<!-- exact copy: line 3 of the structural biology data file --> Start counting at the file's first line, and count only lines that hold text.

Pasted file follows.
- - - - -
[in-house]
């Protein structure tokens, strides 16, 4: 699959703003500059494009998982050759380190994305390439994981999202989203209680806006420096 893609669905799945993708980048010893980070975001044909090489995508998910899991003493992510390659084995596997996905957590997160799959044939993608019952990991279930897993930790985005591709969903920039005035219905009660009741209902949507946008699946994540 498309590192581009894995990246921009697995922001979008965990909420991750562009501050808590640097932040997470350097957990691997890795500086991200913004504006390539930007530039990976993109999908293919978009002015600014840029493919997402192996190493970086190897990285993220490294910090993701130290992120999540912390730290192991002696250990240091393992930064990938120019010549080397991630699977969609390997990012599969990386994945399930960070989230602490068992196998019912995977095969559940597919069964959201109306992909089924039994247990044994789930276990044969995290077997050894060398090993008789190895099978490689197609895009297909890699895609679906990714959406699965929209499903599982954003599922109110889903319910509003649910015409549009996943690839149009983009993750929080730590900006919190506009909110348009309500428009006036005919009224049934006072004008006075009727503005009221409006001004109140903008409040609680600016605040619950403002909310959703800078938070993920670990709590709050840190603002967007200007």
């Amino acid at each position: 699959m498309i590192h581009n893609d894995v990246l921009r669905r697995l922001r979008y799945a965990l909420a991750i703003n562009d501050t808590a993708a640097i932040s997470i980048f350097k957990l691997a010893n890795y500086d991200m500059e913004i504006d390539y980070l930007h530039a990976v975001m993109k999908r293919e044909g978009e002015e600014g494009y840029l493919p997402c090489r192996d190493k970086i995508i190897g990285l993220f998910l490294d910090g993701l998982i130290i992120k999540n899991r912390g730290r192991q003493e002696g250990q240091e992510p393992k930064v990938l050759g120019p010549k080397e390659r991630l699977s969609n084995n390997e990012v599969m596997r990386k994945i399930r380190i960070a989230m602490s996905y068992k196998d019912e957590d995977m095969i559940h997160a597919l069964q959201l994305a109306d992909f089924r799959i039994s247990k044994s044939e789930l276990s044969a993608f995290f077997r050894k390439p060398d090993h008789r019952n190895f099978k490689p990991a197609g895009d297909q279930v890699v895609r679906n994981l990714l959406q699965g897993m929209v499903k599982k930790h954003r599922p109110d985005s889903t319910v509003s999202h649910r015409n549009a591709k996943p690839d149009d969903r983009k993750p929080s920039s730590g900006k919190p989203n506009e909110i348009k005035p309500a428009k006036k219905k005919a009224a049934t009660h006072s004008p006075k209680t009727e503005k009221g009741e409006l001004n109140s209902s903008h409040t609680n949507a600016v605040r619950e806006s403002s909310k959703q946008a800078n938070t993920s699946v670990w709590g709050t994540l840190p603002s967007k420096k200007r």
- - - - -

């Amino acid at each position: 699959m498309i590192h581009n893609d894995v990246l921009r669905r697995l922001r979008y799945a965990l909420a991750i703003n562009d501050t808590a993708a640097i932040s997470i980048f350097k957990l691997a010893n890795y500086d991200m500059e913004i504006d390539y980070l930007h530039a990976v975001m993109k999908r293919e044909g978009e002015e600014g494009y840029l493919p997402c090489r192996d190493k970086i995508i190897g990285l993220f998910l490294d910090g993701l998982i130290i992120k999540n899991r912390g730290r192991q003493e002696g250990q240091e992510p393992k930064v990938l050759g120019p010549k080397e390659r991630l699977s969609n084995n390997e990012v599969m596997r990386k994945i399930r380190i960070a989230m602490s996905y068992k196998d019912e957590d995977m095969i559940h997160a597919l069964q959201l994305a109306d992909f089924r799959i039994s247990k044994s044939e789930l276990s044969a993608f995290f077997r050894k390439p060398d090993h008789r019952n190895f099978k490689p990991a197609g895009d297909q279930v890699v895609r679906n994981l990714l959406q699965g897993m929209v499903k599982k930790h954003r599922p109110d985005s889903t319910v509003s999202h649910r015409n549009a591709k996943p690839d149009d969903r983009k993750p929080s920039s730590g900006k919190p989203n506009e909110i348009k005035p309500a428009k006036k219905k005919a009224a049934t009660h006072s004008p006075k209680t009727e503005k009221g009741e409006l001004n109140s209902s903008h409040t609680n949507a600016v605040r619950e806006s403002s909310k959703q946008a800078n938070t993920s699946v670990w709590g709050t994540l840190p603002s967007k420096k200007r």